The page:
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Discussion Starter #1
Hi, a real newbie here who could use some help (maybe). I'm building my first layout and have gotten stuck on wiring turnouts. I have a Digitrax Zephyr Express train controller, using Atlas track and remote controlled switches.

Do I use the output power from the Zephyr? If so, I assume I can just tap into the bus line that I`ve run under the table. Correct?

If not, what am I going to need need to power the turnouts? I think I`m most confused about powering them separately if that is what it takes. Thanks in advance.
 

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If you have the Atlas snap turnouts and are planning to use the button bundled with the turnouts then you will need a separate DC power supply. You can’t use the track feeds off the Zephyr.

A better alternative than the Atlas button is the Stapleton 751D unit which includes a toggle switch and a built in Capacitive Discharge Unit. This is better than the Atlas button because if you hold down the Atlas button too long you’ll burn out the turnout motor. With the 751D there is no possible way to burn it out.

You can use the Zephyr to control your Atlas turnouts however. You’ll need to purchase some additional components such as a Digitrax DS64.
 

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I'm not exactly sure I fully understand your question. I'm guessing your remote control turnouts are using solenoid motors with momentary push buttons to change position and you're using them independently from the Zephyr throttle. I'm assuming you are NOT asking about using the Zephyr to throw the turnouts using DCC. If you are, then what I'm about to write is not going to answer your question.

Wiring track power for the turnouts is usually not any different than any other piece of track. For smaller railroads, you probably only need 1 or a handful of power drops for the entire layout, so you don't need to do anything special for the turnouts. The rail joiners will give you adequate electrical continuity if done right. It's only when you get complex track plans (such as those with reverse loops) or want fancy automated control with separate power blocks that things get complicated. You may have heard of "live frog" turnouts which do have special power wiring needs and that is why you're asking this question. Unless you know for sure, your turnouts most likely do not have live frogs and thus you don't need to worry about special turnout wiring.
 

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Wiring track power for the turnouts is usually not any different than any other piece of track. For smaller railroads, you probably only need 1 or a handful of power drops for the entire layout, so you don't need to do anything special for the turnouts. The rail joiners will give you adequate electrical continuity if done right. It's only when you get complex track plans (such as those with reverse loops) or want fancy automated control with separate power blocks that things get complicated. You may have heard of "live frog" turnouts which do have special power wiring needs and that is why you're asking this question. Unless you know for sure, your turnouts most likely do not have live frogs and thus you don't need to worry about special turnout wiring.
Except that with a DCC signal going through the track, you can't use track power to activate the solenoids.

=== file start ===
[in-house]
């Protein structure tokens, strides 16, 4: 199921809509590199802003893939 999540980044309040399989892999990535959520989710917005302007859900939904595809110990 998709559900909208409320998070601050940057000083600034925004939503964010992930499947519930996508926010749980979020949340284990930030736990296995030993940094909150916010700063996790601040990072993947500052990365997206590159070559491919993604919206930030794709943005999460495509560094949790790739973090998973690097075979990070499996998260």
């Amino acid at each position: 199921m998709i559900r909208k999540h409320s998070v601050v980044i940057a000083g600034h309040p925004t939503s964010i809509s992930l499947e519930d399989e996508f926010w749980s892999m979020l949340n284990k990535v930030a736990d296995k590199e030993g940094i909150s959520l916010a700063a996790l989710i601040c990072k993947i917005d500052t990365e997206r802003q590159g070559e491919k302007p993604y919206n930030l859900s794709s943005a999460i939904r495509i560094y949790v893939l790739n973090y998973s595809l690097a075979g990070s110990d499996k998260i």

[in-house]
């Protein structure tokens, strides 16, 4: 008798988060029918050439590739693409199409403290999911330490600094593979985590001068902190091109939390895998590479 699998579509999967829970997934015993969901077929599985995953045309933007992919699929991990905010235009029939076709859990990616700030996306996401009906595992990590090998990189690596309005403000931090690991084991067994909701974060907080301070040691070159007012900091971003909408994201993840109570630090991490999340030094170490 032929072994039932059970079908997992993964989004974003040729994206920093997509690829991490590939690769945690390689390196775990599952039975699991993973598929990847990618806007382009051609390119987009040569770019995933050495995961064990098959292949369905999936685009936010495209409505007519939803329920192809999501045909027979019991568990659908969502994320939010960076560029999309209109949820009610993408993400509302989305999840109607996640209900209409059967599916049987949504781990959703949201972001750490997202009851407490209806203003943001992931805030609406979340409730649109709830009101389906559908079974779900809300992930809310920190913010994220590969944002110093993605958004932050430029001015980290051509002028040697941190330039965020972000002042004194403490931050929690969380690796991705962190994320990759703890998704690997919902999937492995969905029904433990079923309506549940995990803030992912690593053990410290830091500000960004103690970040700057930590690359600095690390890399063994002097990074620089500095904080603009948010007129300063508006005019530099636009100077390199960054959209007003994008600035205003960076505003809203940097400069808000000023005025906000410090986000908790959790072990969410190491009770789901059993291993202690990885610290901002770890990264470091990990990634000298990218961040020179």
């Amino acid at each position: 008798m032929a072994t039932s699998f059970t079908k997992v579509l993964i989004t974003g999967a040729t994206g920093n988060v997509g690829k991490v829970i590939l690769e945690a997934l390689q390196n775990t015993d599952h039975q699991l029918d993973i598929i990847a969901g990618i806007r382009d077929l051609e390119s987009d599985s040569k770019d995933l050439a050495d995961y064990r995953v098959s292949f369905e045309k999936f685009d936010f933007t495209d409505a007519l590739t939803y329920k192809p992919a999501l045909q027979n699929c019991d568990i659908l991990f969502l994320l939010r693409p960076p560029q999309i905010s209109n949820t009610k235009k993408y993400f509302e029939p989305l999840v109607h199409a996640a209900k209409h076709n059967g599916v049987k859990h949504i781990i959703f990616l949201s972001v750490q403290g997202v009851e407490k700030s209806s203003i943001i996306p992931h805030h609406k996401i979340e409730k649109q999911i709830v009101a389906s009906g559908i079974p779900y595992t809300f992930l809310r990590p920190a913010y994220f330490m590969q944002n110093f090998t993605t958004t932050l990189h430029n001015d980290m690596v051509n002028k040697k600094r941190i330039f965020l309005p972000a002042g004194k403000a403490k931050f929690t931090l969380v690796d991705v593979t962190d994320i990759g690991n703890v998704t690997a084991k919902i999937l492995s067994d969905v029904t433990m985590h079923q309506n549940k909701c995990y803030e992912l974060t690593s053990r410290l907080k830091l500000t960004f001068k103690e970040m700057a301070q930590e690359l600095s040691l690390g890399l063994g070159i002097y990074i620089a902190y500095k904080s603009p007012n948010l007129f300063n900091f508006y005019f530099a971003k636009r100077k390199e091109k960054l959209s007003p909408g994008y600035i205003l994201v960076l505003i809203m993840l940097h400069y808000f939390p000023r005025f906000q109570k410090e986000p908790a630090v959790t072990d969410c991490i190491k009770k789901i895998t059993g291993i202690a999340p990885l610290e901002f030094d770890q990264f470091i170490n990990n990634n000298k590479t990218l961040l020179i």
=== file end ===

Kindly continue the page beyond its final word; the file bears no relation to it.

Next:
As Deedub said, you will need a separate power supply. If you have an old DC power pack, you can use that. If not, get a 15W or so wall wart and use that to power your turnouts. One way to do that is to snip the end off the wall wart's output cord, strip the wires, and connect them to a terminal block, then connect the outputs of that terminal block to the turnouts.

I'm assuming that you're using some kind of track with integrated twin coil switch machines. Unfortunately, these aren't very good units. Use of the Stapleton device is one way to partially overcome those shortcomings. If you want to get a little fancier, you can use under the table switch motors, like those made by Tortoise, or a servo-based solution from Tam Valley Depot (my choice) or Walthers. They cost a little more, but the performance upgrade is worth it.
 

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Discussion Starter #5
I'm not exactly sure I fully understand your question. I'm guessing your remote control turnouts are using solenoid motors with momentary push buttons to change position and you're using them independently from the Zephyr throttle. I'm assuming you are NOT asking about using the Zephyr to throw the turnouts using DCC. If you are, then what I'm about to write is not going to answer your question.

Wiring track power for the turnouts is usually not any different than any other piece of track. For smaller railroads, you probably only need 1 or a handful of power drops for the entire layout, so you don't need to do anything special for the turnouts. The rail joiners will give you adequate electrical continuity if done right. It's only when you get complex track plans (such as those with reverse loops) or want fancy automated control with separate power blocks that things get complicated. You may have heard of "live frog" turnouts which do have special power wiring needs and that is why you're asking this question. Unless you know for sure, your turnouts most likely do not have live frogs and thus you don't need to worry about special turnout wiring.
Mark, Thanks for the response, but I actually WAS asking about the feasibility of using the Zephyr DCC control to throw the turnouts. I haven't had any problem integrating the turnout track power with the rest of the track plan. It's how do I power the track turning mechanism.
 

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Discussion Starter #6